For some time, I’ve been looking for one “source” that curates modern takes on HR Tech, perspectives from the people who build it, and its impact on enterprise — something that’s tailor-made by professionals for decision-makers.
I never found it — so I decided to build it.
Every week, I’ll be sharing fresh insights on tech platforms, design, data, and the future of work — straight to your inbox.
Have you heard the news? Last Thursday, Airbnb CEO Brian Chesky tweeted out a major announcement in the world of hybrid work: Airbnb employees can officially live and work anywhere, without fear of repercussions or changes to their compensation. In his Twitter thread, Chesky addresses the reality that Airbnb had its most productive two-year period in the company’s history while all employees were working remotely. He goes on to state that in-person connection is still a vital part of organizational growth and creativity, and Airbnb employees can expect in-person meetups at least once a quarter. The plan, as Chesky put it, is to “combine the best of both worlds.” 🌏 🤝 🌐
Maybe you missed this headline, but workers from all over the world didn’t. During a call to discuss Airbnb’s first-quarter results, Chesky reported that an astounding 800,000 people (🤯 🤯 🤯) visited the Airbnb career page following his tweet. “I don’t think this is a temporary phenomenon. I think that the genie’s out of the bottle, and flexibility is here to stay,” he added.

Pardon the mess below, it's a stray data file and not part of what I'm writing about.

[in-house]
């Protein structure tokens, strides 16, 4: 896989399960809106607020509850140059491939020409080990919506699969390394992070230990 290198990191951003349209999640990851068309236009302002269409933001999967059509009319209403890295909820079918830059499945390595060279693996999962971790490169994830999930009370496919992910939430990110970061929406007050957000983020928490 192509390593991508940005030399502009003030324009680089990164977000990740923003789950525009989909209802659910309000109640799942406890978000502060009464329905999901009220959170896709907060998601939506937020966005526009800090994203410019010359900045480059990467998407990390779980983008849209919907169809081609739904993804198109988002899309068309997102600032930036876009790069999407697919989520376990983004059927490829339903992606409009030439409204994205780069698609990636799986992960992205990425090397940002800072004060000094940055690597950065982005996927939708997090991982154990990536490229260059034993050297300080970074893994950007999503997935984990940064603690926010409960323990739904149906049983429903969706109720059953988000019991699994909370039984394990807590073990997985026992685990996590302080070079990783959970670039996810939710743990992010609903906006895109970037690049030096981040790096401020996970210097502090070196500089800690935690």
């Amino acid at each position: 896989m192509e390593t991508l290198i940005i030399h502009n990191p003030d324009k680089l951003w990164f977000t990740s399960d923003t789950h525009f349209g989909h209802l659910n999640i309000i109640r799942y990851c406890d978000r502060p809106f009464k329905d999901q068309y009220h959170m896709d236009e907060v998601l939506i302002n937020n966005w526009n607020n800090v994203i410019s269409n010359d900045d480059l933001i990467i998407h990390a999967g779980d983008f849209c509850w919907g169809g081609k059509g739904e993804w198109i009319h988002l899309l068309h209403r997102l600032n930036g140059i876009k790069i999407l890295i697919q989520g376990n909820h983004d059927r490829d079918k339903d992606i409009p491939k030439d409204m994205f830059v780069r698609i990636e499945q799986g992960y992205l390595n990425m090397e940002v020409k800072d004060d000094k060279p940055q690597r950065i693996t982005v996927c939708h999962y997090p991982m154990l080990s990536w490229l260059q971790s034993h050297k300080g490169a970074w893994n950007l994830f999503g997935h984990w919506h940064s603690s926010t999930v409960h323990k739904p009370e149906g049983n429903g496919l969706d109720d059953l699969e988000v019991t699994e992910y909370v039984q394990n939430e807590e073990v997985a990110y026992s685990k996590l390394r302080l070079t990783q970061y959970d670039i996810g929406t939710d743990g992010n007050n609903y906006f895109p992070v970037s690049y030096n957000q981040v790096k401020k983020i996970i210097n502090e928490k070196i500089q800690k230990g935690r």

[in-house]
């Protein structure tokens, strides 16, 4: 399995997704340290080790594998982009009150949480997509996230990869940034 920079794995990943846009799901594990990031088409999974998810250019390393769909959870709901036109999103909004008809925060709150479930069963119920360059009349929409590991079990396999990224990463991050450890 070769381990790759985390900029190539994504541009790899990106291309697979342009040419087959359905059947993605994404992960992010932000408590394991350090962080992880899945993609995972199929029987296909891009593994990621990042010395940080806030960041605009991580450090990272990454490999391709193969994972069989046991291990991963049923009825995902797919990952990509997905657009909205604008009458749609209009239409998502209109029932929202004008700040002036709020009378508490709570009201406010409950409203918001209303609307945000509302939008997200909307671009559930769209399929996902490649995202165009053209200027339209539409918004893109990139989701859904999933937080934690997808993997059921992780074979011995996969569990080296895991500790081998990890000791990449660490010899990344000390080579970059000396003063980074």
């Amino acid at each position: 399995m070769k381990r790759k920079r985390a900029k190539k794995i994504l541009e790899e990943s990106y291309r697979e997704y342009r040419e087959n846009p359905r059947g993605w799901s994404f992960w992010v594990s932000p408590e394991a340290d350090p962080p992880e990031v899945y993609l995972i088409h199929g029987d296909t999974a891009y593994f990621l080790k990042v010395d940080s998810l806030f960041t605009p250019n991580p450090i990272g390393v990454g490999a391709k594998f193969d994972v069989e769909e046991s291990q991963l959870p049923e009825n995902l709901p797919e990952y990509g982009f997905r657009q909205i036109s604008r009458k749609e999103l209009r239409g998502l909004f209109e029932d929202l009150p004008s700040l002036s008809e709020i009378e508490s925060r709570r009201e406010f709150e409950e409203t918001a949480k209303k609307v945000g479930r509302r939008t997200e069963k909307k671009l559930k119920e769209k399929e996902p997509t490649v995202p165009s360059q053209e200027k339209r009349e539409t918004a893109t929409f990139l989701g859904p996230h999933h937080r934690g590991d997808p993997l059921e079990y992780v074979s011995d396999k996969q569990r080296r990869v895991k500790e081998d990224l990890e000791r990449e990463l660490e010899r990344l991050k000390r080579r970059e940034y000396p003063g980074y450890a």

I think that pretty much says it all, don’t you agree? 🎤 👋
It’s been a terrible week for the market. 📉 We all know this — and with interest rates rising, David Sacks tweeting ominously from Silicon Valley, and even Amazon stocks tumbling, there isn’t much this brief section can do to assuage or remedy the apprehension we’re all feeling. If you want something to help with that, here’s a self-titled “Cheat Sheet” from Axios to help put the market today into perspective. With that said, I found a fascinating topic for this week’s Market Moves, in case anyone wants to think about something different for a few minutes:
California-based startup VitroLabs Inc has raised $46 million in funding following a series A funding round last week. The list of investors includes Gucci 👜 parent company Kering SA and, if you can believe it, Leonardo DiCaprio. The young company hopes to create more sustainable, humane fashion through its industry-leading cellular-cultivated leather. According to their website, a single biopsy from a cow can produce millions of Gucci-quality handbags “all while [the cow] remains grazing happily, right where we left her.” Isn’t that nice? 😌 🐄
Tech Innovation at Work